By Rakesh Koti
Only 33% of the energy that goes into power plants – coal, hydro, geothermal, etc.is converted to a useful form of electricity that is supplied to homes. This means 2/3rd of the entire energy is either lost in the power plants or in transmission. This is in the U.S. In India, I am guessing the statistic is at least as bad and most probably much worse.
All this energy is converted mostly into heat dissipated into the environment and partly as sound, light, etc. It might seem that 2 units of energy loss for every useful unit of energy that is consumed at your home seem like a ridiculously low-efficiency rate. It is. But our options are limited.
Thinking about this in another way, every unit that you save in your home is equivalent to saving 3 units of energy that need not be converted to electricity and thus saved at the power plant level.
This is a picture of the night sky released by NASA.
This is India at night.
These images put into perspective, our enormous dependence on energy even when asleep.
Typically, thermal power plants are 40% efficient. And transmission losses can account for as much as 30% in losses in some networks and is typically around 15%-20% on average (it is very difficult to assess exact energy statistics in India). Therefore, on average, 50% of the energy in coal is lost in either production or transmission. Every unit that you save at home accounts for 2 to 3 units worth of coal not being consumed at the source.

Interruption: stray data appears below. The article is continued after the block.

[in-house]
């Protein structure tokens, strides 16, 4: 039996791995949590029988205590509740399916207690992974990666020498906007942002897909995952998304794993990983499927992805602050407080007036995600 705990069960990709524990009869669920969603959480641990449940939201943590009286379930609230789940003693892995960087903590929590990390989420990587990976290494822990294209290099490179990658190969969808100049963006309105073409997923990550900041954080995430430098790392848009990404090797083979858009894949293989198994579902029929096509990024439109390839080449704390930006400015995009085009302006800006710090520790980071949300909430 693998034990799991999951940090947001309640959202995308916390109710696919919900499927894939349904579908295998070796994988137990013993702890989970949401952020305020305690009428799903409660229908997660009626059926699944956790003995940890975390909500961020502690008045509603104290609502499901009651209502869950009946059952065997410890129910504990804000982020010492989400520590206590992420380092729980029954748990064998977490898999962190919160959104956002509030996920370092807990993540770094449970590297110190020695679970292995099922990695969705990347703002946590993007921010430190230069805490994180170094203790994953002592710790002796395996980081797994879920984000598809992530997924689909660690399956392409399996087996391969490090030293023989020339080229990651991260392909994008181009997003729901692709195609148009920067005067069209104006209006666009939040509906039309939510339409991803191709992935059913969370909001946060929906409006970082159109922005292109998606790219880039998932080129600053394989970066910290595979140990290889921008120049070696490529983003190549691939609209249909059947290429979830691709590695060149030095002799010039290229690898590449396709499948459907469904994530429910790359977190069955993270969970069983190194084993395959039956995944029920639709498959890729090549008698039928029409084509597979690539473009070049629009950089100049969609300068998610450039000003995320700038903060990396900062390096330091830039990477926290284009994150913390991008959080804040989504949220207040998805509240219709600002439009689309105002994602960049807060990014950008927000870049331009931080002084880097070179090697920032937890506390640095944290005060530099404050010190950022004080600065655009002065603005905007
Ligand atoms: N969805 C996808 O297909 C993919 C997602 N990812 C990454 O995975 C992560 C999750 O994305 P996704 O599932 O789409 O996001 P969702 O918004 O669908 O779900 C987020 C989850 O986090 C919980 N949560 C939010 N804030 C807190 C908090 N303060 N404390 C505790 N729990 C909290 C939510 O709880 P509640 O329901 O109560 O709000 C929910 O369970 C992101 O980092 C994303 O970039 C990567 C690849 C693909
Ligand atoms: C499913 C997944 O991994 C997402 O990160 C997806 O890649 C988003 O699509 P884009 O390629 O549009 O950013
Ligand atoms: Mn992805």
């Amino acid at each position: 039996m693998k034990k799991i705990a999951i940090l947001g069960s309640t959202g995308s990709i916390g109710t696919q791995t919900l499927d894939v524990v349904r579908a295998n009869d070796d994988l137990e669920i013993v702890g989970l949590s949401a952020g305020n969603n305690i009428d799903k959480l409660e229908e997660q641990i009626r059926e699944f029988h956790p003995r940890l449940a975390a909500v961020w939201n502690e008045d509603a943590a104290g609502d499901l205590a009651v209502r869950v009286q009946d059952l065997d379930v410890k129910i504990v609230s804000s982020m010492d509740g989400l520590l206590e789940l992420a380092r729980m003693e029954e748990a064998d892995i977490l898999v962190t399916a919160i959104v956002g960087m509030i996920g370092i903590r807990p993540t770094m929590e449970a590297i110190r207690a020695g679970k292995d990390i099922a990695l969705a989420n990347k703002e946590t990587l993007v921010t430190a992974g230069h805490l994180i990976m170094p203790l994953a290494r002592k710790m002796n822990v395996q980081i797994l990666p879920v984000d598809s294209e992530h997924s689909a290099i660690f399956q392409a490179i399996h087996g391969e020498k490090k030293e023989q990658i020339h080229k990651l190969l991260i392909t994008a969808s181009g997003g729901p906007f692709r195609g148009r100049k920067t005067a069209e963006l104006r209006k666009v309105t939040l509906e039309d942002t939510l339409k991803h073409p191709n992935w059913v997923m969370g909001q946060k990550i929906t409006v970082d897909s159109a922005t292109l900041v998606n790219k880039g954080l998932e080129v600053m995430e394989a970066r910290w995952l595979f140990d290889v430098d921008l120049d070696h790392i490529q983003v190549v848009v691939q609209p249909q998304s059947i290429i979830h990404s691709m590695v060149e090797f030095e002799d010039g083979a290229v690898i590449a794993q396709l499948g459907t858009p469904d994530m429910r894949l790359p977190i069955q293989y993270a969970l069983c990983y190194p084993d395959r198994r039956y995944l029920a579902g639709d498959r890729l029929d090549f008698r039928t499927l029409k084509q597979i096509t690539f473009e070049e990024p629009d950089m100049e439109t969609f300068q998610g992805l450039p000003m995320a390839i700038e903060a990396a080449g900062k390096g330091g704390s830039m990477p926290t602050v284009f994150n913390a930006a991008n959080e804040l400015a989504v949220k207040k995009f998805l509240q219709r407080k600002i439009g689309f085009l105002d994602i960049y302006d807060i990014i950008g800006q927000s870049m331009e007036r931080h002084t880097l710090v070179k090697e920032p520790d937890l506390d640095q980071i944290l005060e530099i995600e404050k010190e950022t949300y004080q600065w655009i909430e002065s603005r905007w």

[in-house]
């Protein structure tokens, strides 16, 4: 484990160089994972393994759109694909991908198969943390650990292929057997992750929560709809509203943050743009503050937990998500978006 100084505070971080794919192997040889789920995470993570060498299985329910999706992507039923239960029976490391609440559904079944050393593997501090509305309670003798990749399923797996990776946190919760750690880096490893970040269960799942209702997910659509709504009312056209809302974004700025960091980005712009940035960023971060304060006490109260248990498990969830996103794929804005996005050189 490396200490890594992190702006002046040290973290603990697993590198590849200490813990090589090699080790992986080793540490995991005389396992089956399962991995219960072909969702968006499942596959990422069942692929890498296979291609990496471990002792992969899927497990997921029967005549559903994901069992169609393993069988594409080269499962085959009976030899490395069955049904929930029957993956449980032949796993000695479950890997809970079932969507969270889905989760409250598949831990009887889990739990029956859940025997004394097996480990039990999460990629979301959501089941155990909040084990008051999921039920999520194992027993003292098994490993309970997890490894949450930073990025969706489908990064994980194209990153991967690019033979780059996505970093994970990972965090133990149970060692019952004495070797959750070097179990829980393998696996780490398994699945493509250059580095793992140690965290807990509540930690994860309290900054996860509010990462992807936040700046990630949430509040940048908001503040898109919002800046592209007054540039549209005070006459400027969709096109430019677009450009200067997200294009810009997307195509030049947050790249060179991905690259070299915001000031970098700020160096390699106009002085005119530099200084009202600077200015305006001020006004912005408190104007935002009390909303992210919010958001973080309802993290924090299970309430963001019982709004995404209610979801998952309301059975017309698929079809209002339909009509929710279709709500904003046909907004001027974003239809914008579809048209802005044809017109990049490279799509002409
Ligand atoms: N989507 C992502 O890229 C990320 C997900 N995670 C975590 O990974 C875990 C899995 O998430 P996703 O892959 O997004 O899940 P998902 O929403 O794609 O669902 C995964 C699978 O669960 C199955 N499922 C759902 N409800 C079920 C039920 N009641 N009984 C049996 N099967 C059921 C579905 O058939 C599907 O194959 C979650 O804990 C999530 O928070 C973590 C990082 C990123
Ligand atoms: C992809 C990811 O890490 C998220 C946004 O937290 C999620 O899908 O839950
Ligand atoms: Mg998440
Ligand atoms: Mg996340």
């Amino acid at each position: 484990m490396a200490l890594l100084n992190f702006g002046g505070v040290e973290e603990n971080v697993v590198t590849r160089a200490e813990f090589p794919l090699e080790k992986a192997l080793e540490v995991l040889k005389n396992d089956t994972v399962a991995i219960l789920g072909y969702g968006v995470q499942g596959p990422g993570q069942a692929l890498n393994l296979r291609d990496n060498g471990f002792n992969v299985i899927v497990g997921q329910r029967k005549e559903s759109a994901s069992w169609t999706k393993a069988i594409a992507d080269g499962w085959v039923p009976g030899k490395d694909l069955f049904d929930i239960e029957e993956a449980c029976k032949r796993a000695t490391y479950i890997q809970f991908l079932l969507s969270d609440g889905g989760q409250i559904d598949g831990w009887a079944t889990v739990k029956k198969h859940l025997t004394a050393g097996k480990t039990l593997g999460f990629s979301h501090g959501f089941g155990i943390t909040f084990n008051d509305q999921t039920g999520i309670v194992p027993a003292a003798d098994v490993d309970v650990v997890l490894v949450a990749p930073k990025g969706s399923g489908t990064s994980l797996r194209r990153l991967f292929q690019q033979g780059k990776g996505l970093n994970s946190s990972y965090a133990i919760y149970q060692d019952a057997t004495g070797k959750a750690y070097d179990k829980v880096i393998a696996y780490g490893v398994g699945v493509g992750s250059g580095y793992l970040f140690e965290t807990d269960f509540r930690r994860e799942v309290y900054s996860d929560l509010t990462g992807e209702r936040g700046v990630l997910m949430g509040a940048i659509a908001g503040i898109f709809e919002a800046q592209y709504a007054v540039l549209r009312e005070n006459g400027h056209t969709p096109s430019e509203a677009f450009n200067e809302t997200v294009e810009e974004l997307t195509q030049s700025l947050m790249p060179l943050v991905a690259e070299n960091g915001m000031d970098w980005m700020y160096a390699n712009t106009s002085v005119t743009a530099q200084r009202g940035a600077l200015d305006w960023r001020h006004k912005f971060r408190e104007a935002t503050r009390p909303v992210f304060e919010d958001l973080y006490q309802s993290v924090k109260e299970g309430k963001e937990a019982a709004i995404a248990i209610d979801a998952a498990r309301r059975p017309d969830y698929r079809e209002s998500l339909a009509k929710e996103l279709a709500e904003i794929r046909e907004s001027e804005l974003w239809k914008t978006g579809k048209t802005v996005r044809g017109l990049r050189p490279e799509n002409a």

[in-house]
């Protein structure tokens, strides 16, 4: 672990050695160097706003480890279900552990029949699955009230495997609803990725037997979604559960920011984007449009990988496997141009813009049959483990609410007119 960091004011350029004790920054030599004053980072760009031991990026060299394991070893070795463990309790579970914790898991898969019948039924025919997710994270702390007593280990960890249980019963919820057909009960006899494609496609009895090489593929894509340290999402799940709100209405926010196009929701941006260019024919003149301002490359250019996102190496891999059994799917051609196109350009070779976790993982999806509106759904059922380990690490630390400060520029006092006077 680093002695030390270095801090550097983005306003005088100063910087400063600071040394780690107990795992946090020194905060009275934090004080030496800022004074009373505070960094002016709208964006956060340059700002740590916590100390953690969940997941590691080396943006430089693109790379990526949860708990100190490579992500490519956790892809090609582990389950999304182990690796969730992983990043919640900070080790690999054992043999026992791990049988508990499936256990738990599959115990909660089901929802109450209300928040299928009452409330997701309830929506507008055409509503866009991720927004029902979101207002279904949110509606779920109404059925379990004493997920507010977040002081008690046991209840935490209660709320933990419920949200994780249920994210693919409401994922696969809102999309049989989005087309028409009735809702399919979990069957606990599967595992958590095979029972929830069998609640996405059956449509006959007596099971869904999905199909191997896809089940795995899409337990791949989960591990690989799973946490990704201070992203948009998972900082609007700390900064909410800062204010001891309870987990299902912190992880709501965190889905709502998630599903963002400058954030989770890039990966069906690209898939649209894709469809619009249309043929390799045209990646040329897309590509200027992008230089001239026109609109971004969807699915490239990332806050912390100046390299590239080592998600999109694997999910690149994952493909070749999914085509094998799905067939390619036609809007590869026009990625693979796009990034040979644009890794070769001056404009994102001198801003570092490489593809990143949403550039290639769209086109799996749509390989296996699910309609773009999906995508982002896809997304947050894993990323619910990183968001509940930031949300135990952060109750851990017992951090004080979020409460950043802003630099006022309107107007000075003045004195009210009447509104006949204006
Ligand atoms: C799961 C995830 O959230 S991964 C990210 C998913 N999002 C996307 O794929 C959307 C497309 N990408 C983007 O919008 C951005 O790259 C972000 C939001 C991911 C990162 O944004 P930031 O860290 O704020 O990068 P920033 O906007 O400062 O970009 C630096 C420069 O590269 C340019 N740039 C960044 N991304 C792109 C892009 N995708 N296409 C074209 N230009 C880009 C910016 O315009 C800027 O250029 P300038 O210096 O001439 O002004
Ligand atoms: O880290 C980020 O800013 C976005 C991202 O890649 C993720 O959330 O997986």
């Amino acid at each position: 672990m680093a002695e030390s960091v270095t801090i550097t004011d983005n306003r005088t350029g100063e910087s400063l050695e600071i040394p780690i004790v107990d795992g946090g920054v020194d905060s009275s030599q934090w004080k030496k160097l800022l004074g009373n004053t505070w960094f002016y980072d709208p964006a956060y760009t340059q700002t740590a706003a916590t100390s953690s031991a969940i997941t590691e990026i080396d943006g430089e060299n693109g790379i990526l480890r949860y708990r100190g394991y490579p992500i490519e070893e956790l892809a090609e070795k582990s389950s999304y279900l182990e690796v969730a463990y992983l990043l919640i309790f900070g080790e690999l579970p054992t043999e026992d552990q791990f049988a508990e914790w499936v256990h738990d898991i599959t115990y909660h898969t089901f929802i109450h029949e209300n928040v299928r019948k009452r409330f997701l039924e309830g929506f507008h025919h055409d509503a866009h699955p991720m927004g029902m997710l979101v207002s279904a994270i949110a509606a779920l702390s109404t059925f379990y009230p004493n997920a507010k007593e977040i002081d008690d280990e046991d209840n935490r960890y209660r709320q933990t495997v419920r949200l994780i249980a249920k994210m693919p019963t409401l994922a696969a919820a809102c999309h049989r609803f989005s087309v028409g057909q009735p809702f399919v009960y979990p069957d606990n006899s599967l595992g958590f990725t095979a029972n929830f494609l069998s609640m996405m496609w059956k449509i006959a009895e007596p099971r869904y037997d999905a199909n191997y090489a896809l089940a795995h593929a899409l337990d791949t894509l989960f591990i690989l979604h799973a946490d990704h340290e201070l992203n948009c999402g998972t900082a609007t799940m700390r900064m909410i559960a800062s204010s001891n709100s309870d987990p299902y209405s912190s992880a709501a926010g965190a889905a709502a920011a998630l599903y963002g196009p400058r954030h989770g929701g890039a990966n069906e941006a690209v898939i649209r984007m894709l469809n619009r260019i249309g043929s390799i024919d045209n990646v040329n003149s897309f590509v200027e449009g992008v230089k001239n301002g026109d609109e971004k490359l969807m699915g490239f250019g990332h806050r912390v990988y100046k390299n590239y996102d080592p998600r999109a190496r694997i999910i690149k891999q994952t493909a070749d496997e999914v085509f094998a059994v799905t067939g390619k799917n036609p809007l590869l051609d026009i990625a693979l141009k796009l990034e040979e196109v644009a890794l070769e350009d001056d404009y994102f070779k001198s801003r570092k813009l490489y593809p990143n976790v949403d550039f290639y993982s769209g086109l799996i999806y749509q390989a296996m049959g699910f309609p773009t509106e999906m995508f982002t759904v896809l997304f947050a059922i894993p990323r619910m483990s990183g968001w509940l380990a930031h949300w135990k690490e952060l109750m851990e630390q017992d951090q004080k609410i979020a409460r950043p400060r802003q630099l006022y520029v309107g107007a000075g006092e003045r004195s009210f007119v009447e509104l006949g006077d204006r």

Now, look at the beautiful image below released by NASA. It is how the Earth looks like at night.
In all this rush for energy demand, how can an individual put in the effort to live responsibly?
Installing energy-efficient appliances and LED lights, while necessary, may not be enough. Every little bit helps, but do we have time for little?
After all these losses the quality of power that comes into our homes is below average:
This means that power quality is sub-optimal in most cities in India. This means we are losing out on the efficiency of power plants as well as power quality.
One way around this would be to produce power within the community by renewable energy sources such as solar photovoltaic and bio-gas.
There are challenges associated with native power production such as reliability of biogas or solar energy, capital expenditure, etc. But these problems are, I believe, easier to solve at a small scale and there are systems and policies in place to promote such practices.